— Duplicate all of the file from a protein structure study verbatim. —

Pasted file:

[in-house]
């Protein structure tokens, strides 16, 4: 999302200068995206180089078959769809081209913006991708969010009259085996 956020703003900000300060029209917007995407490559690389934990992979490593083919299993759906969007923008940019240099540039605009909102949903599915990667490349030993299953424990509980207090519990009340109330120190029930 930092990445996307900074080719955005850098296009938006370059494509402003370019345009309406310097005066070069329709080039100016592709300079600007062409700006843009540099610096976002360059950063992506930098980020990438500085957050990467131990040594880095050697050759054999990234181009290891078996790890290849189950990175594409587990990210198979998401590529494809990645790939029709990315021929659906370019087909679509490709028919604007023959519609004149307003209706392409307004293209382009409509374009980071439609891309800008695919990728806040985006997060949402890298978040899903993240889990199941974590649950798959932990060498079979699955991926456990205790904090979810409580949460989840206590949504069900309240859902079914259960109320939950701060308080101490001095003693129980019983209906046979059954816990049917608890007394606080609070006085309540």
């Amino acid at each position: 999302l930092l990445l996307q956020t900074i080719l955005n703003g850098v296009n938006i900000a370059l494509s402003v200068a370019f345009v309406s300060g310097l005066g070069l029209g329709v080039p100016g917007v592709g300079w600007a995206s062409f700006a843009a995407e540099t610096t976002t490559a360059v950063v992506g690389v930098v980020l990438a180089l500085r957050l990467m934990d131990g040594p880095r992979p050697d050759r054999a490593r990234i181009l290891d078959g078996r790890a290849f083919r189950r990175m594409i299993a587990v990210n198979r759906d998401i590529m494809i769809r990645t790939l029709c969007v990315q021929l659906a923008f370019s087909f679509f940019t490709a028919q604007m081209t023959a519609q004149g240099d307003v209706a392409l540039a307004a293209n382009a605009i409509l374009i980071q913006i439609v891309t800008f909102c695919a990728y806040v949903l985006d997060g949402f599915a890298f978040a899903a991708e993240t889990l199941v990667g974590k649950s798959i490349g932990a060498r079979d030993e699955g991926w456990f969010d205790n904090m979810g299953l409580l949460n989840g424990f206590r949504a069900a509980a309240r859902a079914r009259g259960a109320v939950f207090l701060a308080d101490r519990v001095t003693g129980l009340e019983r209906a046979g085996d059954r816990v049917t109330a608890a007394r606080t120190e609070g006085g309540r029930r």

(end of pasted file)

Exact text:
[in-house]
């Protein structure tokens, strides 16, 4: 999302200068995206180089078959769809081209913006991708969010009259085996 956020703003900000300060029209917007995407490559690389934990992979490593083919299993759906969007923008940019240099540039605009909102949903599915990667490349030993299953424990509980207090519990009340109330120190029930 930092990445996307900074080719955005850098296009938006370059494509402003370019345009309406310097005066070069329709080039100016592709300079600007062409700006843009540099610096976002360059950063992506930098980020990438500085957050990467131990040594880095050697050759054999990234181009290891078996790890290849189950990175594409587990990210198979998401590529494809990645790939029709990315021929659906370019087909679509490709028919604007023959519609004149307003209706392409307004293209382009409509374009980071439609891309800008695919990728806040985006997060949402890298978040899903993240889990199941974590649950798959932990060498079979699955991926456990205790904090979810409580949460989840206590949504069900309240859902079914259960109320939950701060308080101490001095003693129980019983209906046979059954816990049917608890007394606080609070006085309540």
């Amino acid at each position: 999302l930092l990445l996307q956020t900074i080719l955005n703003g850098v296009n938006i900000a370059l494509s402003v200068a370019f345009v309406s300060g310097l005066g070069l029209g329709v080039p100016g917007v592709g300079w600007a995206s062409f700006a843009a995407e540099t610096t976002t490559a360059v950063v992506g690389v930098v980020l990438a180089l500085r957050l990467m934990d131990g040594p880095r992979p050697d050759r054999a490593r990234i181009l290891d078959g078996r790890a290849f083919r189950r990175m594409i299993a587990v990210n198979r759906d998401i590529m494809i769809r990645t790939l029709c969007v990315q021929l659906a923008f370019s087909f679509f940019t490709a028919q604007m081209t023959a519609q004149g240099d307003v209706a392409l540039a307004a293209n382009a605009i409509l374009i980071q913006i439609v891309t800008f909102c695919a990728y806040v949903l985006d997060g949402f599915a890298f978040a899903a991708e993240t889990l199941v990667g974590k649950s798959i490349g932990a060498r079979d030993e699955g991926w456990f969010d205790n904090m979810g299953l409580l949460n989840g424990f206590r949504a069900a509980a309240r859902a079914r009259g259960a109320v939950f207090l701060a308080d101490r519990v001095t003693g129980l009340e019983r209906a046979g085996d059954r816990v049917t109330a608890a007394r606080t120190e609070g006085g309540r029930r």